Points-they matter

By
Mortgage and Lending

Points or "buying down" the rate is becoming more typical than before. Guidelines have constricted and the cost of borrowing money for even the best of customer's has increased.

Typically, one point is equivalent to 1% of the loan amount. Lets exemplify this and we will assume that a borrower is putting 10% down on a $200,000 home. Their credit falls into the average category now for a "conforming" loan with their respective score being a 661. The loan amount proposed then, assuming they are covering their own closing costs is now $180,000. They have a "pricing add-on" of .1% for the loan size (less than $200,000), they have a credit score "pricing add-on" of 1%, and the cost today to break even at par would be at a rate of 6.25% in order to minimize their cost. 

180,000 Loan amount @ 6.25% interest/30 years = $1108.29 monthly (before tax and insurance)

As an alternative they could pay an extra point and buy the rate down to 5.875%. They are now at 1% of the loan or $1800 in additional closing costs but the savings far exceed the cost.

180,000 Loan amount @ 5.875% interest/30 years = $1064.77 monthly (before tax and insurance)

People have always assumed the worst and thought of closing costs as the enemy.

The cost of money over time though is your enemy. It will take the borrower 3.45 years to see the cost of that point but if this is the "dream home" that point makes sense. The biggest point here is that as a loan officer you should offer options. It is like you deciding upon sprinkles or no sprinkles on that ice cream cone. Providing guidance and advise to rely on is key in any major financial decision.  *IMAGE complements of flickr.com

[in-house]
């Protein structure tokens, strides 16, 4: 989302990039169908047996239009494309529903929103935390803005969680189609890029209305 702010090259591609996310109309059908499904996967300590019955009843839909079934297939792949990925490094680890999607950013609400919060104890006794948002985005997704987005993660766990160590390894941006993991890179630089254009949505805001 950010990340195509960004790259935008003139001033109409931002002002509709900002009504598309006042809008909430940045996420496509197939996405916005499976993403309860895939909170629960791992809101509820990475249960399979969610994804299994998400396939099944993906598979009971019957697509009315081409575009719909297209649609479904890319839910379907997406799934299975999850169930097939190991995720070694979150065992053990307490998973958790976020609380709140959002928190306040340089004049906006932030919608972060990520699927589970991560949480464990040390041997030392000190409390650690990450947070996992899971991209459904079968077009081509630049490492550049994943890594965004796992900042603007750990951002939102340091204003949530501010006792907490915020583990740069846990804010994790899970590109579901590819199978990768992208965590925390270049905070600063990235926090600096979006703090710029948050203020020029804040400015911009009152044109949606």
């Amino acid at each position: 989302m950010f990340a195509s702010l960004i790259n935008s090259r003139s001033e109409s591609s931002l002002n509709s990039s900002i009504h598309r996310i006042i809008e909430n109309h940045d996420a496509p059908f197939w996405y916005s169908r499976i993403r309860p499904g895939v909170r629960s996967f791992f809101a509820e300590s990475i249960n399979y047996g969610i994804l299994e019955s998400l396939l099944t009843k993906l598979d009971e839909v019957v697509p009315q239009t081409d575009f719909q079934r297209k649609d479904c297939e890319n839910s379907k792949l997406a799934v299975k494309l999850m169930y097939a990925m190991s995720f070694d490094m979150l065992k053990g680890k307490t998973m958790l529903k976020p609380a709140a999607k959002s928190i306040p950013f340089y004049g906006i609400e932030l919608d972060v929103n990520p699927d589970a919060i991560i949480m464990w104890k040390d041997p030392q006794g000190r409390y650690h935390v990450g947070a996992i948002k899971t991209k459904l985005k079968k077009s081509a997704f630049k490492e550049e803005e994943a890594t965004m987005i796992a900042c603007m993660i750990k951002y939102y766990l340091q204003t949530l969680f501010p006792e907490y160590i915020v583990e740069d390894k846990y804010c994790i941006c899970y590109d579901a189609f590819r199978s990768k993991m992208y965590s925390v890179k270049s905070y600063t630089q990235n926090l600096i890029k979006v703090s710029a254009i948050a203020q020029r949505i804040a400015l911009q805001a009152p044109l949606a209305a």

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Topic:
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Alabama
Groups:
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True Mortgage Professionals
Tags:
points
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cost of money
central alabama mortgages
eric mcgowan
saving money

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Rainer
73,665
Sabrina Kelley
ERA The Herman Group - Woodland Park, CO